Sears Craftsman GT18 Garden Tractor Specsby Michael Gunderson
In 1927, the Sears Company acquired the Craftsman trademark. It began selling power tools under the Craftsman name beginning in 1929. The Sears GT 18 is an older model garden tractor used for mowing, removing snow, landscaping and other uses. Although this model is no longer manufactured, the tractor is still purchased in used condition and restored by hobbyists for their own use or to sell at trade shows or auctions.
Engine and Transaxle
The tractor has an 18-horsepower internal combustion twin cylinder engine. The power take off (PTO) shaft dimensions are 2 ¾ by 1 inch. The engine oil capacity is three pints and it should be first changed after the initial two hours of running the mower to prevent residue build up. It runs efficiently in temperatures below 32 degrees Fahrenheit using SAE 5E30 engine oil. The all-gear transaxle has six speeds including two reverse speeds. It is equipped with an automotive type differential which prevents turf scuffing.
Blades that may be purchased for the tractor include a 46 by 48 by 17 inches dozer blade and leveler blade. The blade cutting height is 2 ½ to 2 ¾ inches. Tire pressure in the front tires must be maintained at 14psi and at 10psi in the rear tires when cutting.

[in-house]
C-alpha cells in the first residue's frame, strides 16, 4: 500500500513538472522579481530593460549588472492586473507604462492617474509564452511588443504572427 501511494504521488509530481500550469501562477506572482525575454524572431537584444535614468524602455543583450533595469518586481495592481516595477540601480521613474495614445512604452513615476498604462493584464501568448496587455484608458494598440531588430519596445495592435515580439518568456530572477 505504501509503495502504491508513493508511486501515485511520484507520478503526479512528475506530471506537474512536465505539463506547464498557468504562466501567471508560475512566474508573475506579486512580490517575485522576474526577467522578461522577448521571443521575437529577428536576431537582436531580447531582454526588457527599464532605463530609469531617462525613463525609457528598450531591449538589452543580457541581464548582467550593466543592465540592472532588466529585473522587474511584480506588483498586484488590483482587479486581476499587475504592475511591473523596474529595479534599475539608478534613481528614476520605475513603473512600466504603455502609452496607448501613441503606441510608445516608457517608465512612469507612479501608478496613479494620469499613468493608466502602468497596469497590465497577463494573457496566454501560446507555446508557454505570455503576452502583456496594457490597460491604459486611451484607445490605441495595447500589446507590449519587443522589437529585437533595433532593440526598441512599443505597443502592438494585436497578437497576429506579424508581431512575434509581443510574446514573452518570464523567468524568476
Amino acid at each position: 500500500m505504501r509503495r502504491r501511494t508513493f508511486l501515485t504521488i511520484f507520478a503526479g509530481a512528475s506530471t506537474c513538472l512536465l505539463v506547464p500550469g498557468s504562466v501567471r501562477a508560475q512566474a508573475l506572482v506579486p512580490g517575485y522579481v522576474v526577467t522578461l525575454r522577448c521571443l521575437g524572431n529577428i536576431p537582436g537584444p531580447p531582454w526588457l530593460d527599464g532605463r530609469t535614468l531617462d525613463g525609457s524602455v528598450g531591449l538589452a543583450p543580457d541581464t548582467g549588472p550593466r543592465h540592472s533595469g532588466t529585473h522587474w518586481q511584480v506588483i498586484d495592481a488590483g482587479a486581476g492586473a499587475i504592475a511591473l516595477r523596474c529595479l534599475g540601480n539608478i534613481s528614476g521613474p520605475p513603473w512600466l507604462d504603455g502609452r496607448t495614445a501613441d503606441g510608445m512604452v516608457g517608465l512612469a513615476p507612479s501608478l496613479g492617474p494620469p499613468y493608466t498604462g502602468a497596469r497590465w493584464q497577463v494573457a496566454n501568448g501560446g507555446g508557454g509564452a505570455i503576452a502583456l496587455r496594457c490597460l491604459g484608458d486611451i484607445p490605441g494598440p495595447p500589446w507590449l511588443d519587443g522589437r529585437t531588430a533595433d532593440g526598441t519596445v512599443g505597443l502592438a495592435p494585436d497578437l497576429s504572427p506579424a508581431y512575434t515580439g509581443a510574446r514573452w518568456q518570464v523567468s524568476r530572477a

The tractor is equipped with a 12-volt negative grounding system. It should not be used to jump start vehicles that do not have the same voltage. Lights on the tractor have a separate electrical source and are not connected to the battery. The electrical system includes a switch that shuts off the running engine if the operator leaves the seat. Another switch functions to prevent the engine from starting if the clutch or brake pedal is engaged.
The optional tiller has an eight-HP engine and chain drive transmission. It has six heat treated tines that are one inch in diameter. Sprayer attachments use a 12 volt electric motor that connects to either the battery in the tractor or another 12 volt source. The 50 psi wand is 20 feet and the 25psi wand is 10 feet in length. The automatic wands have adjustable spray patterns.
Michael Gunderson has been writing professionally since 2005. He is an independent film writer and director with several projects in the works. He has written for the comedy troupe "The Brothel" and produced his own television pilot, "Dingleberry." He has a Master of Fine Arts in screenwriting from the American Film Institute and a Bachelor of Arts in linguistics from New York University.